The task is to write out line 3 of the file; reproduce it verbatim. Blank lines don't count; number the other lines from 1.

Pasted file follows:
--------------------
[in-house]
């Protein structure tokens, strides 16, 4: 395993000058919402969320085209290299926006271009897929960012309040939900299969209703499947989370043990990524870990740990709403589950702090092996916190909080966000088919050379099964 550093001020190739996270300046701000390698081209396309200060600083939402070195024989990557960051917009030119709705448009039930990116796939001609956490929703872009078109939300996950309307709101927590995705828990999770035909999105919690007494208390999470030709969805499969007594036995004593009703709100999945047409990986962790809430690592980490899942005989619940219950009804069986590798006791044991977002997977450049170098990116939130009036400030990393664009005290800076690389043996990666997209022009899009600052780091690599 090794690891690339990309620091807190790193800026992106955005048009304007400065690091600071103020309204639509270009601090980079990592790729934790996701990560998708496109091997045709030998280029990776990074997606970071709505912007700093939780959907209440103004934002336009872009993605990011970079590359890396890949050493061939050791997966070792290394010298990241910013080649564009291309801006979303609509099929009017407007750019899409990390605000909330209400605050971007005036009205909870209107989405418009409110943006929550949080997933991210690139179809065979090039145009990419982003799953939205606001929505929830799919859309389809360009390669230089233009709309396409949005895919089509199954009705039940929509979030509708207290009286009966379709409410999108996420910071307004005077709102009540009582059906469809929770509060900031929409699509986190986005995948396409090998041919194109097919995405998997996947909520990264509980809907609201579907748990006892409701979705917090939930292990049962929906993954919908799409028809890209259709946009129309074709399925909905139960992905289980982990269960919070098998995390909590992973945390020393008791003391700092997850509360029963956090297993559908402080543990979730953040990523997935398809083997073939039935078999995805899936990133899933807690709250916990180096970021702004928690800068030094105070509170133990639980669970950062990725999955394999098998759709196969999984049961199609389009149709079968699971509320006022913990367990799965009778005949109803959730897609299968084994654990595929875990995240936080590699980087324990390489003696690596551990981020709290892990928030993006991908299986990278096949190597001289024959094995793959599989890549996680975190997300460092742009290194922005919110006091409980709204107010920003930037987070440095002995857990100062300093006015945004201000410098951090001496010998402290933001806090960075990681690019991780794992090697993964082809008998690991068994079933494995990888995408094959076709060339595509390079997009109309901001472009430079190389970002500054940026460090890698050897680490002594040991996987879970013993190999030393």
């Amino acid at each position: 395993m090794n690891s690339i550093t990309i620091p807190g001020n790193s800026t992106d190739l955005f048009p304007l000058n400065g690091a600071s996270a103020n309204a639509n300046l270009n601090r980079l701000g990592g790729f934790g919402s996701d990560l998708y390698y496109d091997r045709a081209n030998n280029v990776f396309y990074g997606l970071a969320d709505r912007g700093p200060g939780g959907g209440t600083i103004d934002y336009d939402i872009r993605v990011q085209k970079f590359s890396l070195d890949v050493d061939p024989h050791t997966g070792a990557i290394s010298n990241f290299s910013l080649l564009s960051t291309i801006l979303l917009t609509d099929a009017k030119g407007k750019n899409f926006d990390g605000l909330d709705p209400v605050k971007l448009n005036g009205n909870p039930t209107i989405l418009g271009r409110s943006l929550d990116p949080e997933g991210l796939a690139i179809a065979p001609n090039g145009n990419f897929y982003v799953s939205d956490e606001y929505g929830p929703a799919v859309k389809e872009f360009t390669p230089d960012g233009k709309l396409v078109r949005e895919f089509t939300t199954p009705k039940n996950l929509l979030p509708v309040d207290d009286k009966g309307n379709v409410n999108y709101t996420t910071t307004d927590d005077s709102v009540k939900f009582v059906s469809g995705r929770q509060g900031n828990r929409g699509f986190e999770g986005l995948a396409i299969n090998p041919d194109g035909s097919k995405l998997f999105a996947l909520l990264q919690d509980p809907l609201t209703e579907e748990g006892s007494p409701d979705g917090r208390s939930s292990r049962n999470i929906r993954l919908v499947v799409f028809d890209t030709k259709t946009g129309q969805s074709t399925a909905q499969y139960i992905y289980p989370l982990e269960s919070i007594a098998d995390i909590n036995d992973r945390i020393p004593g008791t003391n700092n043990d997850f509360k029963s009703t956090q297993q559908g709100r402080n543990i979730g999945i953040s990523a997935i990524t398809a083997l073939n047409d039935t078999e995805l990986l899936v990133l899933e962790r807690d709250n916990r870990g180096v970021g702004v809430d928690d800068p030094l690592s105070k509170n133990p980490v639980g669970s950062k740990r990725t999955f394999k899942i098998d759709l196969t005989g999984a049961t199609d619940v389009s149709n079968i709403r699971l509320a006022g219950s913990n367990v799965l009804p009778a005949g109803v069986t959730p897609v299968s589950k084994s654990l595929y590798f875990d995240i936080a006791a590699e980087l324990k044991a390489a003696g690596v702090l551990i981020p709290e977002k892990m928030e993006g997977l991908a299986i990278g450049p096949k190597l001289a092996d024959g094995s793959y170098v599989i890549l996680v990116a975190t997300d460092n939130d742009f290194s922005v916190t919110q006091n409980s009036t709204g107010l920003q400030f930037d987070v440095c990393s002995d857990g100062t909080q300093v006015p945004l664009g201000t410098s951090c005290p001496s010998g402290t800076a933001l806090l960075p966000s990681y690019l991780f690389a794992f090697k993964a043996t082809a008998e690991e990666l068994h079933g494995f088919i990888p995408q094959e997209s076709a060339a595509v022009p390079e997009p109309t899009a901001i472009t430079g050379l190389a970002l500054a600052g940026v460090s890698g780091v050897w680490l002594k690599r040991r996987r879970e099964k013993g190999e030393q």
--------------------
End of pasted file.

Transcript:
């Amino acid at each position: 395993m090794n690891s690339i550093t990309i620091p807190g001020n790193s800026t992106d190739l955005f048009p304007l000058n400065g690091a600071s996270a103020n309204a639509n300046l270009n601090r980079l701000g990592g790729f934790g919402s996701d990560l998708y390698y496109d091997r045709a081209n030998n280029v990776f396309y990074g997606l970071a969320d709505r912007g700093p200060g939780g959907g209440t600083i103004d934002y336009d939402i872009r993605v990011q085209k970079f590359s890396l070195d890949v050493d061939p024989h050791t997966g070792a990557i290394s010298n990241f290299s910013l080649l564009s960051t291309i801006l979303l917009t609509d099929a009017k030119g407007k750019n899409f926006d990390g605000l909330d709705p209400v605050k971007l448009n005036g009205n909870p039930t209107i989405l418009g271009r409110s943006l929550d990116p949080e997933g991210l796939a690139i179809a065979p001609n090039g145009n990419f897929y982003v799953s939205d956490e606001y929505g929830p929703a799919v859309k389809e872009f360009t390669p230089d960012g233009k709309l396409v078109r949005e895919f089509t939300t199954p009705k039940n996950l929509l979030p509708v309040d207290d009286k009966g309307n379709v409410n999108y709101t996420t910071t307004d927590d005077s709102v009540k939900f009582v059906s469809g995705r929770q509060g900031n828990r929409g699509f986190e999770g986005l995948a396409i299969n090998p041919d194109g035909s097919k995405l998997f999105a996947l909520l990264q919690d509980p809907l609201t209703e579907e748990g006892s007494p409701d979705g917090r208390s939930s292990r049962n999470i929906r993954l919908v499947v799409f028809d890209t030709k259709t946009g129309q969805s074709t399925a909905q499969y139960i992905y289980p989370l982990e269960s919070i007594a098998d995390i909590n036995d992973r945390i020393p004593g008791t003391n700092n043990d997850f509360k029963s009703t956090q297993q559908g709100r402080n543990i979730g999945i953040s990523a997935i990524t398809a083997l073939n047409d039935t078999e995805l990986l899936v990133l899933e962790r807690d709250n916990r870990g180096v970021g702004v809430d928690d800068p030094l690592s105070k509170n133990p980490v639980g669970s950062k740990r990725t999955f394999k899942i098998d759709l196969t005989g999984a049961t199609d619940v389009s149709n079968i709403r699971l509320a006022g219950s913990n367990v799965l009804p009778a005949g109803v069986t959730p897609v299968s589950k084994s654990l595929y590798f875990d995240i936080a006791a590699e980087l324990k044991a390489a003696g690596v702090l551990i981020p709290e977002k892990m928030e993006g997977l991908a299986i990278g450049p096949k190597l001289a092996d024959g094995s793959y170098v599989i890549l996680v990116a975190t997300d460092n939130d742009f290194s922005v916190t919110q006091n409980s009036t709204g107010l920003q400030f930037d987070v440095c990393s002995d857990g100062t909080q300093v006015p945004l664009g201000t410098s951090c005290p001496s010998g402290t800076a933001l806090l960075p966000s990681y690019l991780f690389a794992f090697k993964a043996t082809a008998e690991e990666l068994h079933g494995f088919i990888p995408q094959e997209s076709a060339a595509v022009p390079e997009p109309t899009a901001i472009t430079g050379l190389a970002l500054a600052g940026v460090s890698g780091v050897w680490l002594k690599r040991r996987r879970e099964k013993g190999e030393q």